Source: Boston Rocks (Boston, MASS, USA)
Issue:
Date: Jul, 1994
Subject: Interview - Willson-Piper

TWO FOR ONE SAIL
THE CHURCH
by Rey Roldan

(the previous paragraph mentions Peter Koppes' leaving)

"We thought about splitting the band up or naming it something else, but Steve and I realized that the Church was always the two of us with other people around. And we knew that we could still write great songs. Our side projects are still just that. My side project All About Eve is split up, but I'm still working with the other two Eves, Andy and Mark, in a band called Never Swallow Stars. We haven't gotten a deal yet; Arista passed on it. Steve's got a solo thing called Fate (sic.) that he's been working on. Plus, we have our own studios that we're hoping to turn into businesses. But the Church isn't over yet. We still know how to write great songs together."

The great songs the duo wrote together-alone were so plentiful that they wanted to release SOMETIME ANYWHERE as a double disc, but Arista felt the jacked-up price of a double set would hurt sales. Arista limited the songs to 13 and included, as a special offer to the first 25,000 buyers, a second disc with another seven songs. Unfortunately for the Church, the songs that made it onto the actual album aren't the ones the band wanted.

"The songs on disc two are extra songs we recorded for the album and should not, I repeat, should not be considered songs that didn't make the album," he [Marty Willson-Piper] snarls sharply. "They're as good as the songs that did make the album. It's a damn shame that those songs are going to be classified as 'not as serious' just because they're on another CD. 'Cut in Two' and 'The Time Being' were our first choices for the album. Arista, who usually doesn't get creatively involved with us, wanted 'Business Woman' and 'Authority' on the record, which we resent and did not want on the record. 'Authority' and 'Business Woman' should NOT be on the record. Underlined. Italicized. 'Cut in Two' and 'The Time Being' should be on the record."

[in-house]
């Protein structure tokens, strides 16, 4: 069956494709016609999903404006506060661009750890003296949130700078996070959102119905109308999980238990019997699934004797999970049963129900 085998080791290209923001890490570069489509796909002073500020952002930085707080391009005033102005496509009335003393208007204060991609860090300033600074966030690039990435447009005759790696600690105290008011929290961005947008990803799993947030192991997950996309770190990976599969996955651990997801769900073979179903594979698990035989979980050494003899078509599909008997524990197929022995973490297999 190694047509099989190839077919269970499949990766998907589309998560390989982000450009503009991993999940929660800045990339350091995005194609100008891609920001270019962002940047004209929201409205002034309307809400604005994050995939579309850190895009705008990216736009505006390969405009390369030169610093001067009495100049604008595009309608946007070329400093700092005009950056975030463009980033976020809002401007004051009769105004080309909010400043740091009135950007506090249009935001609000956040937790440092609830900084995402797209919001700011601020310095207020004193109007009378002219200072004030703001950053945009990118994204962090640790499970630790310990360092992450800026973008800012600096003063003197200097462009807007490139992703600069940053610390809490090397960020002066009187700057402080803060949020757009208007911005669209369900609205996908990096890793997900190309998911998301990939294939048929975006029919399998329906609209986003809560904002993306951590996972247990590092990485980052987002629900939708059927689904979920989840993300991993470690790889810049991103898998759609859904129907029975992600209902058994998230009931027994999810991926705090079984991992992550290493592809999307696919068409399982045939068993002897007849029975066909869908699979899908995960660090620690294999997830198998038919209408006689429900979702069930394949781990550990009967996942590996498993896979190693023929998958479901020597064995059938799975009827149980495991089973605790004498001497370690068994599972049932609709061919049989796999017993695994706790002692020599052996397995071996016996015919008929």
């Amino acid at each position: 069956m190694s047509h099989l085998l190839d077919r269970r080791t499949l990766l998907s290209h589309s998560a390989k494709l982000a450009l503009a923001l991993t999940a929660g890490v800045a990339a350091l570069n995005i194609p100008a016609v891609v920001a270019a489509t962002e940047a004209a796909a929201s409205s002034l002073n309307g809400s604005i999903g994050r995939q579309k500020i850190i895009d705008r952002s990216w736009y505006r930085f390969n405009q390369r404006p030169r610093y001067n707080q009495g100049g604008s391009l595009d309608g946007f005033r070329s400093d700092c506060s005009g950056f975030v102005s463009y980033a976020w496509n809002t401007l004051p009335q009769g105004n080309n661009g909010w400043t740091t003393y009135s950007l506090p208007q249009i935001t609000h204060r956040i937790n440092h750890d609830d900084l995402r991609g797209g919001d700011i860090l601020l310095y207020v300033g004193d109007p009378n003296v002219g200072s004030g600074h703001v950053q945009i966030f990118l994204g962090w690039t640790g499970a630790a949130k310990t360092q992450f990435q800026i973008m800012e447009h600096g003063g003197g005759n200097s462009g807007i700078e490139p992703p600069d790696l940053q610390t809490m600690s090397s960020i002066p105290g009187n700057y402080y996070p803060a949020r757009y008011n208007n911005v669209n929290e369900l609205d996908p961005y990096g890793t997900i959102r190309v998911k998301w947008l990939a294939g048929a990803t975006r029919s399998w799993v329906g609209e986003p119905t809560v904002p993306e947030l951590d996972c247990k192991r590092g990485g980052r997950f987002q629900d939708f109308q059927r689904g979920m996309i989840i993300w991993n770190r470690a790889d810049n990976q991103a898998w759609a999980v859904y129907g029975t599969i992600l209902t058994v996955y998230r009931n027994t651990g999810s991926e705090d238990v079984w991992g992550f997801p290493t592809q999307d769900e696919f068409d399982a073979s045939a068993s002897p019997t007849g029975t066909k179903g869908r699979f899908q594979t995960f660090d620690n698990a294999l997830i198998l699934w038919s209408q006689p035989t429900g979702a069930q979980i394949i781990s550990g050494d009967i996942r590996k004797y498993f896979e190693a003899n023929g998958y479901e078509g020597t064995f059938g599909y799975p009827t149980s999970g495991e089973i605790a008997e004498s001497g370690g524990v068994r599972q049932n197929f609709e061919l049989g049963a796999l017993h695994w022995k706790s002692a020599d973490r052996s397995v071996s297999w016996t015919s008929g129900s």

"I don't think that it's the record company's business, to tell you the truth, especially if the songs are not singles. They have this theory of 'oh, we wanted the record out more in a pop way' and then we get intellectual journalists calling us up and saying, 'What the fuck is 'Business Woman' doing on your album?!' So who's fucking making the right decision there? Arista supports us, tries hard, spends money on us and they're working to make our record successful, but that's a gripe." Understandably, those two songs don't mesh well with the general feel of the album. "Business Woman" has a rather '70s prog-rock feel to it, somewhat Allman Brothers-like and completely unhip. But the Church have never been really hip or trendy. When their music hit it big with "Under the Milky Way" and "Reptile," it hit in a radical, weird pop way, rather like Radiohead's "Creep" or Timbuk 3's "The Future's So Bright." It was way too buff and opaque for the polished pop world, but somehow it worked.

Whether SOMETIME ANYWHERE makes it in a similar fashion is anyone's guess (predictions run high for another breakthrough), but the Church know how square they are. Willson-Piper is even first to offer his view: "We're unfashionably layered. Very anti-pop and anti-rock. And I'm much too damn cynical."

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